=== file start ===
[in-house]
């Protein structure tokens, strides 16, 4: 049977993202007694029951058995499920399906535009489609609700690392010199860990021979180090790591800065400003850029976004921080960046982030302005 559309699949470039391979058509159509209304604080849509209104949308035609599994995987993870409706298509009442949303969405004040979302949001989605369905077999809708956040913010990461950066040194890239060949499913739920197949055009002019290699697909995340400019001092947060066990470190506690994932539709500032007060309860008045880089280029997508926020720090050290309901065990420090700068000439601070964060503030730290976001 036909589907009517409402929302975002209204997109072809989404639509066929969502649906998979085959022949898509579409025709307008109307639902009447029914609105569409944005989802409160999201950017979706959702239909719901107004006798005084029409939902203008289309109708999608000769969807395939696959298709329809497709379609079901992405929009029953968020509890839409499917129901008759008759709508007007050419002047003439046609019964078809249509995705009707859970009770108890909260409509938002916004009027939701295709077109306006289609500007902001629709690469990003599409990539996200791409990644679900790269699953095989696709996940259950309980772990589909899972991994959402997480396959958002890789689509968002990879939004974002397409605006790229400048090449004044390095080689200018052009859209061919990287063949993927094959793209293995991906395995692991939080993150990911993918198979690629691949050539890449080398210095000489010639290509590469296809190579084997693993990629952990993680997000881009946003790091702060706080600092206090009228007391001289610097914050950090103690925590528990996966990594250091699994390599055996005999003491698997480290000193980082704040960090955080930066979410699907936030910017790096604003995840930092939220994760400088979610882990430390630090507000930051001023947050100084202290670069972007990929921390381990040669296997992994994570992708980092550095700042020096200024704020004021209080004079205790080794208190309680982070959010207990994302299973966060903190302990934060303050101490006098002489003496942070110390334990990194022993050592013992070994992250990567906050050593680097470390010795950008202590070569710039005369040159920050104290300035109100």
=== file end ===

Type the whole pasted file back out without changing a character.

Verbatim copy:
[in-house]
């Protein structure tokens, strides 16, 4: 049977993202007694029951058995499920399906535009489609609700690392010199860990021979180090790591800065400003850029976004921080960046982030302005 559309699949470039391979058509159509209304604080849509209104949308035609599994995987993870409706298509009442949303969405004040979302949001989605369905077999809708956040913010990461950066040194890239060949499913739920197949055009002019290699697909995340400019001092947060066990470190506690994932539709500032007060309860008045880089280029997508926020720090050290309901065990420090700068000439601070964060503030730290976001 036909589907009517409402929302975002209204997109072809989404639509066929969502649906998979085959022949898509579409025709307008109307639902009447029914609105569409944005989802409160999201950017979706959702239909719901107004006798005084029409939902203008289309109708999608000769969807395939696959298709329809497709379609079901992405929009029953968020509890839409499917129901008759008759709508007007050419002047003439046609019964078809249509995705009707859970009770108890909260409509938002916004009027939701295709077109306006289609500007902001629709690469990003599409990539996200791409990644679900790269699953095989696709996940259950309980772990589909899972991994959402997480396959958002890789689509968002990879939004974002397409605006790229400048090449004044390095080689200018052009859209061919990287063949993927094959793209293995991906395995692991939080993150990911993918198979690629691949050539890449080398210095000489010639290509590469296809190579084997693993990629952990993680997000881009946003790091702060706080600092206090009228007391001289610097914050950090103690925590528990996966990594250091699994390599055996005999003491698997480290000193980082704040960090955080930066979410699907936030910017790096604003995840930092939220994760400088979610882990430390630090507000930051001023947050100084202290670069972007990929921390381990040669296997992994994570992708980092550095700042020096200024704020004021209080004079205790080794208190309680982070959010207990994302299973966060903190302990934060303050101490006098002489003496942070110390334990990194022993050592013992070994992250990567906050050593680097470390010795950008202590070569710039005369040159920050104290300035109100």